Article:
04:28PM, Tuesday 14 April 2020
It’s been nearly five years since the Slough Town midfielder Scott Davies last placed a bet. His life has changed immeasurably in that time, and now he’s helping others to recover from their own gambling addictions and get their lives back on track.
A promising midfield prospect in the professional game, Davies’ hopes of reaching the top of the game were gradually driven off course by his compulsion to gamble.
Desperately trying to cling onto the champagne lifestyle he’d become accustomed too, his gambling addiction spiralled out of control. The former Reading FC and Crawley Town player was in a vicious circle, chasing his tail to recoup losses. Over the years he lost the deposit for a house, some £30,000 squandered in just 15 days.
He crashed his car while watching a horse race, and he was sleeping in his car after matches because he couldn’t afford to drive it home. He believed he could gamble his way out of his problems, but instead those problems mounted. And, when he began cutting himself with a knife underneath his pecs, he finally turned to his mother telling her he’d ‘had enough’.”
“There were all sorts of problems I couldn’t cope with and the problem was that I was hiding it,” said Davies.
“Gambling is a dirty word and people think you’re being selfish or you’re unintelligent, or from a broken home or a dysfunctional family. But I was brought up in a really nice family and went to a good school. For me being young, having money and time on my hands was just a recipe for disaster. Being competitive was also the worst thing. I hated losing matches and I hated losing bets the same way. I always thought I could win the next one. Before I knew it I was in a vicious circle I couldn’t get out of.”
“I was living on my own in hotels, away from family with not much to do,” he added. “Gambling gave me the same hit as football. It was a similar rush to playing well or scoring a goal.
“By 2015 my mental health had taken a beating. I started scratching myself with a knife underneath my pec. I knew that wasn’t a normal way to feel so I went to my mum and said that I’d had enough.
“She had caught me in the bookies and I was so ashamed. I moved into the rehab clinic for 26 days and it helped me rebuild trust with a lot of the people around me.
“I tell players now that a problem shared is a problem halved. It’s the motto I live by now. I tried to deal with all my problems myself which is one of the worst things you can do.
“Because I’m not qualified to deal with these problems. I didn’t have the tools of the mechanisms to deal with it at the time. As a footballer if you tear your hamstring you get help from the physio, but when we’ve got a problem with our minds we choose not to speak about it, which is ludicrous because your brain is the most important part of your body. I was overloaded with feelings I couldn’t cope with anymore, but I knew that when I came out of rehab I was ready to go and attack the big, wide world again.”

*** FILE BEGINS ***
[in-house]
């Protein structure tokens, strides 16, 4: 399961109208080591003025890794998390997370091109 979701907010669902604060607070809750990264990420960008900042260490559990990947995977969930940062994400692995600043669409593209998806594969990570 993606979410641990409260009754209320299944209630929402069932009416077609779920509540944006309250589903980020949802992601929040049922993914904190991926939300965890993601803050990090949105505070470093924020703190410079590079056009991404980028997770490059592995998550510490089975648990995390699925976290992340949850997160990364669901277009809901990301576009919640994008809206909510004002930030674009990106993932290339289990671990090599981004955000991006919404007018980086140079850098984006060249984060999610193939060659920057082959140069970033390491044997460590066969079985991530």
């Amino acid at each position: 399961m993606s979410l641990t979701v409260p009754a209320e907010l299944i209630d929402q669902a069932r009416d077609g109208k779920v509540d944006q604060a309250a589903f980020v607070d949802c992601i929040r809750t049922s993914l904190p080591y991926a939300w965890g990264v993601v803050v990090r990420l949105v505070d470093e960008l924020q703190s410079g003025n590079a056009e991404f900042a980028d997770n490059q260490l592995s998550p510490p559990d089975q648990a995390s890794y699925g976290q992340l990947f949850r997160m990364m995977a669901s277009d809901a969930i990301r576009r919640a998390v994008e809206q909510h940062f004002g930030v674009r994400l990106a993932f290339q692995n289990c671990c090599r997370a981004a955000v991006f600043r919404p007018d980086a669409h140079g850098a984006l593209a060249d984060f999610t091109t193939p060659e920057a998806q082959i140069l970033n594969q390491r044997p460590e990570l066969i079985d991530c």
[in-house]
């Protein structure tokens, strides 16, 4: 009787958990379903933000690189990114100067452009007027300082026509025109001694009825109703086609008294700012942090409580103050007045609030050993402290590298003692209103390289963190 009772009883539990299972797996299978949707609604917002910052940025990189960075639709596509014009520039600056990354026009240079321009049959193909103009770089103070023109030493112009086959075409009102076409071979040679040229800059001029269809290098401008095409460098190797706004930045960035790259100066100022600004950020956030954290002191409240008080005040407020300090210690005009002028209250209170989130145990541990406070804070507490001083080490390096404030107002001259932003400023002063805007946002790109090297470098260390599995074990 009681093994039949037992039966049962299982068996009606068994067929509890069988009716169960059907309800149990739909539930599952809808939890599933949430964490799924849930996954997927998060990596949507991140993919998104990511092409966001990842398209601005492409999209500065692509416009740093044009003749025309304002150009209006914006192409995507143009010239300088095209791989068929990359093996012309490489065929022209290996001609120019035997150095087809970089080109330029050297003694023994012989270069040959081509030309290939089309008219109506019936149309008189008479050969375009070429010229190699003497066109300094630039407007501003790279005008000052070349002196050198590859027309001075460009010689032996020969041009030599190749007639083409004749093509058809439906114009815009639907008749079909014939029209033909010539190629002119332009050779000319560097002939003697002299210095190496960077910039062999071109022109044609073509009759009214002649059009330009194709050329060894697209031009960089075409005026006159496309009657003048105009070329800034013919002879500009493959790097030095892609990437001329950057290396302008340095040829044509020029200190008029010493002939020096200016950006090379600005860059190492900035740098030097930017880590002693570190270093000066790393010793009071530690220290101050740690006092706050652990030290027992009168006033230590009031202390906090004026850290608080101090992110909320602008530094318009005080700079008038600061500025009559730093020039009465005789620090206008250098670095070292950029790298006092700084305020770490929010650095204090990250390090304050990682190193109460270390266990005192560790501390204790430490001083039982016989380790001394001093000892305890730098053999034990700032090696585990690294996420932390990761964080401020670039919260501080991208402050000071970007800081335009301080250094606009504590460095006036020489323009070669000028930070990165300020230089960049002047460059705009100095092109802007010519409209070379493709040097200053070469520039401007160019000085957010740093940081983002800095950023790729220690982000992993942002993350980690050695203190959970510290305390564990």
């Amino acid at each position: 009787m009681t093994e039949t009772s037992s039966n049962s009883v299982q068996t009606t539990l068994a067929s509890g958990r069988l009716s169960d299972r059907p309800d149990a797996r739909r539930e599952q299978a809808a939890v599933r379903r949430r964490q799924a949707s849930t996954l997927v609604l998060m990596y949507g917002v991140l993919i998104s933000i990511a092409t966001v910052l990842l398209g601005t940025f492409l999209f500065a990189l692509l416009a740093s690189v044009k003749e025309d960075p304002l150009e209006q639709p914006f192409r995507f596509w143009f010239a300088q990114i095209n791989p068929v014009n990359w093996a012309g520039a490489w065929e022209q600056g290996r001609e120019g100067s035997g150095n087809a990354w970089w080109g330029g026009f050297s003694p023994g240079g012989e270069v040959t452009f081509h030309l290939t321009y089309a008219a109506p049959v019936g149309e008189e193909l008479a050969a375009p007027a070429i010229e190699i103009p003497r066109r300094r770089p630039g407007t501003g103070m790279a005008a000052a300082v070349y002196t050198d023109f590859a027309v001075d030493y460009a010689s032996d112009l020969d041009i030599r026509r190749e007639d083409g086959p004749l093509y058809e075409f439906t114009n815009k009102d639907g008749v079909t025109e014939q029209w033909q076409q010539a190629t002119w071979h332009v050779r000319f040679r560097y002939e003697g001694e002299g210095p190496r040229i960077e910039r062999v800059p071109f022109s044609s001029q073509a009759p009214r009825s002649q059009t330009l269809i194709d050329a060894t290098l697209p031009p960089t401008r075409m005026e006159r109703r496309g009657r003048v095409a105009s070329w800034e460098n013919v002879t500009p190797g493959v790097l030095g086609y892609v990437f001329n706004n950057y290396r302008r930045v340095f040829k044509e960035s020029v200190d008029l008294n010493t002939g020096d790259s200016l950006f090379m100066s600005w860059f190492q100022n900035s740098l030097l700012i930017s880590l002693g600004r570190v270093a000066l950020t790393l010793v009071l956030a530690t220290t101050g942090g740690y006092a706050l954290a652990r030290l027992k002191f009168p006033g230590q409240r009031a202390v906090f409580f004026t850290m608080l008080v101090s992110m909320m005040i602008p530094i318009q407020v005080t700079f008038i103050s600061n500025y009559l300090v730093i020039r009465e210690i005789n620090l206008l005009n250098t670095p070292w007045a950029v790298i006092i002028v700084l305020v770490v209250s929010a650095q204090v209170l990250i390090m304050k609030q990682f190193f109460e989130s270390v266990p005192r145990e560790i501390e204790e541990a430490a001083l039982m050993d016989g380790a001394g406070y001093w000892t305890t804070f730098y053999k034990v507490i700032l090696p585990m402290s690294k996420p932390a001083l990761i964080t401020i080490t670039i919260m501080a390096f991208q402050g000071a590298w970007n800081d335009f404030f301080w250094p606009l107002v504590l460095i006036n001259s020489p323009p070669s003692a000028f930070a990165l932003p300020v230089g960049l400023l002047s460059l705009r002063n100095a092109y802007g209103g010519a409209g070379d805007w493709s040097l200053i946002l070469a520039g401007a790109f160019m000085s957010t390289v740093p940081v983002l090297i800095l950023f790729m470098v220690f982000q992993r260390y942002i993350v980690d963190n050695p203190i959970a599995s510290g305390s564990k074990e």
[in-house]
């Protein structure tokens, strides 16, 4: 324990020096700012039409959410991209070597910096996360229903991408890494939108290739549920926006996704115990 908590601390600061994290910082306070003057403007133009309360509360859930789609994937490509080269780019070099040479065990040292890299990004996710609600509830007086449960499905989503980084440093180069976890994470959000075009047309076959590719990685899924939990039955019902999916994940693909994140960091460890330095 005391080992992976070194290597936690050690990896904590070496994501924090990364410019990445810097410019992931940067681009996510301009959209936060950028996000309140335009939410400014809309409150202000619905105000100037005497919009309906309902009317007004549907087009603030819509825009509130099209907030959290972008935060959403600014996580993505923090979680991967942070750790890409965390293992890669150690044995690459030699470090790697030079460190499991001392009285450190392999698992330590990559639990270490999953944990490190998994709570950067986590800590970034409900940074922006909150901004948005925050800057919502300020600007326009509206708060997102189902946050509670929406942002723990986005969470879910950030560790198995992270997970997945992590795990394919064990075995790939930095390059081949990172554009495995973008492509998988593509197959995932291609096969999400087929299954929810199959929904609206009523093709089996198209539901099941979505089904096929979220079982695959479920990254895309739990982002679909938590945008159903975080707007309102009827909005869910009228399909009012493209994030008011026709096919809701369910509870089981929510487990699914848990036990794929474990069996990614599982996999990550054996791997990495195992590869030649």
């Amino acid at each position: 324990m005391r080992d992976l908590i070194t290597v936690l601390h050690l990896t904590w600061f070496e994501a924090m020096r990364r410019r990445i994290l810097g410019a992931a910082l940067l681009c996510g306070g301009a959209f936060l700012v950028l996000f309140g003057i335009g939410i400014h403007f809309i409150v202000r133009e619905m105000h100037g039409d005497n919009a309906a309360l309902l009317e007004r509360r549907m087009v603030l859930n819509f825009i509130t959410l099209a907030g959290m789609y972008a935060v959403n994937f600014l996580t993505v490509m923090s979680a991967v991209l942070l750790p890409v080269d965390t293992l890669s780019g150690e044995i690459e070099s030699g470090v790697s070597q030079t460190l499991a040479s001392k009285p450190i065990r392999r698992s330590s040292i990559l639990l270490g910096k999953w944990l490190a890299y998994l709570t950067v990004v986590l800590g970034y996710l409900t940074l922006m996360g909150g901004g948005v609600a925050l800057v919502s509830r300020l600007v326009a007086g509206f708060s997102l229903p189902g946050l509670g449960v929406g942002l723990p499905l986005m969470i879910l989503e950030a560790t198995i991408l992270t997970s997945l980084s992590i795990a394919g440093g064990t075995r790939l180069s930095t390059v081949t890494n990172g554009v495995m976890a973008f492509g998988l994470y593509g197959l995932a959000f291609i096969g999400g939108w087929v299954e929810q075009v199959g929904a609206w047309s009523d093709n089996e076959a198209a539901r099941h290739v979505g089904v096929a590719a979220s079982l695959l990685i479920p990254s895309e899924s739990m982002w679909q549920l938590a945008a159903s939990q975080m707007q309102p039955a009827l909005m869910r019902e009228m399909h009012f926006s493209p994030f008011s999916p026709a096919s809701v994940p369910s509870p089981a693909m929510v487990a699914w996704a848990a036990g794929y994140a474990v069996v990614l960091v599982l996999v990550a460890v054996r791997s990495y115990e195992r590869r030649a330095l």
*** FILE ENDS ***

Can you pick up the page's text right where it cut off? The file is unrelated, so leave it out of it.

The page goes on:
Admitting he had a problem was key. He was checked into rehab at the Sporting Chance clinic and came out 26 days later ready to change his life for the better. Not only that but he became a public speaker for the clinic, helping others to avoid the traps he fell into, and has since joined the Epic Risk Management group – a gambling harm minimisation organisation – and travels the county speaking to professional footballers at EFL clubs about the dangers of gambling. He even featured in a video with Wayne Rooney as part of the organisation’s ‘Stay in Control’ series.
Scott started his career at Reading and has since had stints at Crawley Town, Aldershot Town, Wycombe Wanderers and Yeovil Town before dropping out of the game due to his addition. He’s now back on the football field, doing what he loves best for Slough Town on a part-time basis. His is a cautionary tale but it’s one he hopes will help others struggling to fight their compulsion to gamble.
“I go to professional clubs, from the Championship to League 2 and I tell my story to the first team,” he says.
“And if any player is struggling they can contact me after the session. When I tell the story there is obviously emotion still attached to it, but I can quickly step away from that and switch between work mode and my life now. Otherwise I’d be looking back at what I went through and how it
affected me and I don’t think I’d ever recover. Some of the things I talk about are rather close to the bone, but at the same time I get a lot of satisfaction and reward from it. It’s something I love doing.
“I talk about my story. It started when I was 16. I started playing online roulette machines and was in the bookmakers betting on horse racing.
“As my career progressed my wages were getting bigger and I started to put down a lot more.
“I started betting on my own matches. I lost my deposit on a house in just 15 days, which was £30,000. I crashed my car whilst I was watching horse racing. When I was playing for Crawley Town I was sleeping in my car at the stadium because I couldn’t afford to get home from training or after a night match. There were loads of things that I couldn’t really cope with at the time.”
On his work for Epic he adds: “It’s just given me a new lease of life,” he said. “It combines my two passions. Football and helping people with gambling issues. I never thought when I placed my first best I would end up in a job like this but I’m so grateful for it because it’s turned a negative in my life into a positive.
“It’s led me down a path I could only have dreamt of. It’s given me a rewarding job and I can show others they can get through it. And you don’t have to be a footballer to get in touch with me. It could be a Slough Town fan or a Maidenhead fan that’s reading the article. People can always reach out to me because I know how hard it can be to beat this yourself.”
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